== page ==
Protecting Open at heart of R&A’s charm offensive

Graeme McDowell of Team Europe in action during the pro-am event prior to the EurAsia Cup
Graeme McDowell of Team Europe in action during the pro-am event prior to the EurAsia Cup

– Published 27 March 2014 02:30 AM

GOLF’S evolution into a thoroughly modern sport has quickened with news that the Royal and Ancient Golf Club is “strongly in favour” of admitting female members for the first time since its foundation 260 years ago.


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In a timely about-face, the club has written to its 2,500 all-male membership recommending that women should be allowed to join when the matter goes to a vote on September 18 next. A two- thirds majority will be required for the motion to be carried.

An end to the archaic exclusion of women by the RA will be of far greater significance than Augusta National’s 2012 decision to overturn its men only policy, giving Green Jackets to former US secretary of state Condoleezza Rice and business mogul Darla Moore.

Though the arm of the RA, which governs global golf, is at one remove from the Royal and Ancient Golf Club, this technicality is not enough to spare the rule-making body ever-increasing discomfort in the new Olympic era.

Changing their own club’s membership policy is the crucial first step if they are to evade recurring headaches and stave off a significant threat to the earning power of their greatest championship and cash cow, the British Open.


Scotland’s first minister Alex Salmond was prominent among several politicians who declined to attend last July’s Open at Muirfield because of the club’s male-only membership.

However, the huge financial implications of this controversial policy became abundantly clear last January when a spokesman for one of the Open’s major corporate sponsors, HSBC, spoke publicly of being placed in an “uneasy position” by the staging of the championship at Muirfield.

At January’s HSBC Abu Dhabi Championship, the bank’s outspoken head of sponsorship and events, Giles Morgan, revealed the RA “are acutely aware that that things need to change and move on.”

Adding that the RA were “spending some proper consultancy time looking at this rather than knee-jerking to a sort of populist decision”, Morgan said: “I think they will end up with the right answer.”

So far, the RA has remained staunchly loyal to tradition and going back to great links courses, but single-sex clubs like Royal St George’s (2011), Muirfield and Royal Troon, venue for golf’s oldest and biggest Major in 2016.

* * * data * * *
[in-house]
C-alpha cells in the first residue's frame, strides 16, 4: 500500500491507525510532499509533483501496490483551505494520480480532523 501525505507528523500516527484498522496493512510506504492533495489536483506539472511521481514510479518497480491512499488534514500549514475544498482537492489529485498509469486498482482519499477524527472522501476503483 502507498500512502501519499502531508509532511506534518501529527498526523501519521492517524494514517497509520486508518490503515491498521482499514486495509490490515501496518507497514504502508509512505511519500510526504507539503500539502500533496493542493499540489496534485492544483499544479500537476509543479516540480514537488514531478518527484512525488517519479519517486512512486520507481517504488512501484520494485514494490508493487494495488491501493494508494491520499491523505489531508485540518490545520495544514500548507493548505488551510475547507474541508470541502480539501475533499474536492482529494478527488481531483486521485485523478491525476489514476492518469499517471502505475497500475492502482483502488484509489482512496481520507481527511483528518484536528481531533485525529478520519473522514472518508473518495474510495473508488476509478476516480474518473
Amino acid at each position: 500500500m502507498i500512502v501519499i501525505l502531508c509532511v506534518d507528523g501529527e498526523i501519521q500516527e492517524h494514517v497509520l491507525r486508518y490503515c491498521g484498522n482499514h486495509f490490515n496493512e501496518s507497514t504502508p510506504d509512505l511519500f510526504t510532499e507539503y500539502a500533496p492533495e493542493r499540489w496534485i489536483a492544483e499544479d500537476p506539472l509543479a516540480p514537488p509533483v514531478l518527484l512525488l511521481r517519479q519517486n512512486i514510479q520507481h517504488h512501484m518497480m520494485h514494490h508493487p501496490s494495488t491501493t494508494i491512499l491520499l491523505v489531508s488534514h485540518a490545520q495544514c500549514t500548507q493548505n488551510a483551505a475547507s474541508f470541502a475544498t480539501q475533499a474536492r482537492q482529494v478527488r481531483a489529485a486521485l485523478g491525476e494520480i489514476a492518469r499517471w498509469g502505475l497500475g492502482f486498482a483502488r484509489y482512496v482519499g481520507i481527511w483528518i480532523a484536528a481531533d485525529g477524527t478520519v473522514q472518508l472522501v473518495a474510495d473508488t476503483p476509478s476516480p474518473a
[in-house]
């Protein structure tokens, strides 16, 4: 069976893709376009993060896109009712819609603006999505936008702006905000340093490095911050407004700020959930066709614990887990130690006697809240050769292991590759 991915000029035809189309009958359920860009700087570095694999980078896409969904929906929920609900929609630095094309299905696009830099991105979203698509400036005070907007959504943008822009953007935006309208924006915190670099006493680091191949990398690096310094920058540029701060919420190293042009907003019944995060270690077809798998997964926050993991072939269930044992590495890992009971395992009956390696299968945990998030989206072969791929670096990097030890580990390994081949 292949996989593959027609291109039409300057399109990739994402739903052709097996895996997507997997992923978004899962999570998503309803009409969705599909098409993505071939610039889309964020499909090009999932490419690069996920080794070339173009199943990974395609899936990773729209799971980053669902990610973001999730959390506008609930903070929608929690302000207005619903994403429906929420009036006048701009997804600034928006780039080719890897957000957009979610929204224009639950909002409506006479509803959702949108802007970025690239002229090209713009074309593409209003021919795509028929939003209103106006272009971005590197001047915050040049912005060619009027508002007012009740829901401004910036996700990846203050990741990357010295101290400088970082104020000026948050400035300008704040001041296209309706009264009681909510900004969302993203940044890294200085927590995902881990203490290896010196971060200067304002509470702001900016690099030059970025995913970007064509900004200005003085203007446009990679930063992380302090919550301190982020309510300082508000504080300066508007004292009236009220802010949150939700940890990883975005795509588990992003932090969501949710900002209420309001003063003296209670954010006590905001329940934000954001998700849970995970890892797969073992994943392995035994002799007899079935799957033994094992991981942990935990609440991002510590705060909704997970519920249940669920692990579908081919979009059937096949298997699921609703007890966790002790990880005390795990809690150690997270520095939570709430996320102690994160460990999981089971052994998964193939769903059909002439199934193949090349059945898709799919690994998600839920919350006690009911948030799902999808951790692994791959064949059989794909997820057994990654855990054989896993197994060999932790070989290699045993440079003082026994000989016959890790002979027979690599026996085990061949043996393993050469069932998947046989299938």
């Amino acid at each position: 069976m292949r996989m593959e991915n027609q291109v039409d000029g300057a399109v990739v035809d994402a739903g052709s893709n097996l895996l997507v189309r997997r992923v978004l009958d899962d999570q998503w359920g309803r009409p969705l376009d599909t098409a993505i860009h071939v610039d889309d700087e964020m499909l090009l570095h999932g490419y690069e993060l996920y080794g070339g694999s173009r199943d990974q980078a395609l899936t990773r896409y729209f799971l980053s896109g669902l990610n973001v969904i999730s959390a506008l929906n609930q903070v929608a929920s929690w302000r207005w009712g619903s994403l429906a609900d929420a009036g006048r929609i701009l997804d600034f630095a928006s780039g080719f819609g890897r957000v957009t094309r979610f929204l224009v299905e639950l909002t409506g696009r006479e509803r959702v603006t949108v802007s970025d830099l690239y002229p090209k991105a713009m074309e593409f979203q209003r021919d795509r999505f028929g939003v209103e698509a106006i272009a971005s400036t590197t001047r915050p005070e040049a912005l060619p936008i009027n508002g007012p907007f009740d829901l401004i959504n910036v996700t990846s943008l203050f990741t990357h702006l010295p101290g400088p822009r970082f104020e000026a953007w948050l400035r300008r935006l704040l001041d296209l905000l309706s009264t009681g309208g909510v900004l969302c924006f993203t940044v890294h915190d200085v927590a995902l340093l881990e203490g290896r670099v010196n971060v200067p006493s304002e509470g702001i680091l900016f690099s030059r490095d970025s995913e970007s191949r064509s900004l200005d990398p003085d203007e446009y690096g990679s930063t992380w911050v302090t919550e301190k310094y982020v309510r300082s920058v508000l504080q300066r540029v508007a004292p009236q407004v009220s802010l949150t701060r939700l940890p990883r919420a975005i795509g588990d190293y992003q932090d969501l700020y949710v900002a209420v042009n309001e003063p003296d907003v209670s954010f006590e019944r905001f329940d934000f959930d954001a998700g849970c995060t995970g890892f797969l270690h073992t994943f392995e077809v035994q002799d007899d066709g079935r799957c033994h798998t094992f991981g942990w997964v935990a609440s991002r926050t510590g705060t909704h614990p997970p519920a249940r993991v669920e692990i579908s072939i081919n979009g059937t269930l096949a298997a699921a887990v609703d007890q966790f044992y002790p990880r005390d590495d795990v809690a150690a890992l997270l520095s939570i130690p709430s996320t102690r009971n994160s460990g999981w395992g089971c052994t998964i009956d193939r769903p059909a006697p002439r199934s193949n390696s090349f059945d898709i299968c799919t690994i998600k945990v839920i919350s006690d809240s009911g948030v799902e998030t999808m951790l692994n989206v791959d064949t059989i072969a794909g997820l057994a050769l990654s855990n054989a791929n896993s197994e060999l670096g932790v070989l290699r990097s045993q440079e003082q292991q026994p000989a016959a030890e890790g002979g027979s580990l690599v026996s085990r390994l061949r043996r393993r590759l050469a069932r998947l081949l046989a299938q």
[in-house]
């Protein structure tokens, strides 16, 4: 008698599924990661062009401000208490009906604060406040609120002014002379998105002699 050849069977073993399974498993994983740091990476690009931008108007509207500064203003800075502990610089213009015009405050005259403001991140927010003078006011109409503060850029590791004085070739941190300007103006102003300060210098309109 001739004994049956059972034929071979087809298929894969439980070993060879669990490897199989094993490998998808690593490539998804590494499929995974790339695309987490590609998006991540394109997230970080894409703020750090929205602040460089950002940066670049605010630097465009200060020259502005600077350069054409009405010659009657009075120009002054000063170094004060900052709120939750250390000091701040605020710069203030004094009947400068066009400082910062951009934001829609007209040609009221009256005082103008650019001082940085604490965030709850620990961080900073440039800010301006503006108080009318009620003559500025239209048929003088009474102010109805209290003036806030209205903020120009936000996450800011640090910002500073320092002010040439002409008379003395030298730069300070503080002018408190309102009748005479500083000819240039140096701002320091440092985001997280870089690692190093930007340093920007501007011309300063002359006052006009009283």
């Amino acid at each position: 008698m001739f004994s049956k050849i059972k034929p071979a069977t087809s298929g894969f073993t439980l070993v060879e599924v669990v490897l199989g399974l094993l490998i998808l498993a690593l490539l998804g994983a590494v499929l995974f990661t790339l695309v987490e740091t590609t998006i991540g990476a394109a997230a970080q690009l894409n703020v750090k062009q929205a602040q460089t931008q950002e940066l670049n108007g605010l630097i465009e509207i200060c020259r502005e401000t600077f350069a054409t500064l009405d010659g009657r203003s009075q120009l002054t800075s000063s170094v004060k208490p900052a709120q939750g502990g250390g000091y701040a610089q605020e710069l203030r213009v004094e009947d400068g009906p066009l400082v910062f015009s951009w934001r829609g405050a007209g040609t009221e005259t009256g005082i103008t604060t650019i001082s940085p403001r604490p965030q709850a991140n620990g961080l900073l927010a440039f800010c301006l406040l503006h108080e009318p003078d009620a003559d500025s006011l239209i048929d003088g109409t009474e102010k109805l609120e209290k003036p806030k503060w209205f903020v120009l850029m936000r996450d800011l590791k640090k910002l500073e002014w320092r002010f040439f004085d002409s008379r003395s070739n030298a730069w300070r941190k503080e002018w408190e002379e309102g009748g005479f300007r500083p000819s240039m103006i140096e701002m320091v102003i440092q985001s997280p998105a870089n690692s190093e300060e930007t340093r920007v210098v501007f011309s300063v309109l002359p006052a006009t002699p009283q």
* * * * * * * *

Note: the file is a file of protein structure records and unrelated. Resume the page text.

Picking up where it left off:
Yet their overriding duty is to fostering the growth of golf worldwide. This is financed largely by profits generated from the Open, so any potential threat to the earning power of the event would have huge ramifications for the RA.

Before they can address this matter, however, it’s essential for the RA to get its own house in order. The chairman of the club’s influential general committee, William Sibbett, suggested to members – ranging from US billionaire Herb Kohler to James Bond star Sean Connery and three-time Open winner Jack Nicklaus – that “now is the time” to ask them to “welcome female members.”

Given a ‘yes’ vote, the RA would be in a position, if it desired, to take a more proactive approach on the male-only issue, not only to ease the discomfort of their corporate backers, but to salve the reputation of the sport.

Should any gaps arise in the Open rota, there’s no shortage of famous seaside links capable of hosting the event, with 1951 venue Royal Portrush prominent at the head of the queue alongside Welsh contender Royal Porthcawl. Regardless of the membership issue, strong rumours persist in golf circles that the Open will be played on the revered Dunluce Links in 2019.

The hugely successful staging of the Irish Open at Portrush in 2012, when record crowds outnumbered the attendance at Turnberry in 2009, clearly indicated the Open would be as financially viable in Co Antrim as on the Scottish west coast.

Yet Royal Portrush secretary manager Wilma Erskine yesterday insisted that there were no further developments on this front, pointing out the RA had pledged at Lytham in July 2012 to research the matter fully and that this process was “ongoing”.

Meanwhile, Padraig Harrington needs to win the Valero Texas Open on Sunday or next week’s Shell Houston Open to stretch his unbroken run of appearances at the US Masters to 15.

It’s a tall order. Yet the ever optimistic Dubliner – undaunted by last Sunday’s slump into 67th place and encouraged instead by an overall improvement in his problematic short game over the first 54 holes at Bay Hill – looked forward to building on his 10th place in San Antonio last April. With Harrington, hope springs eternal.


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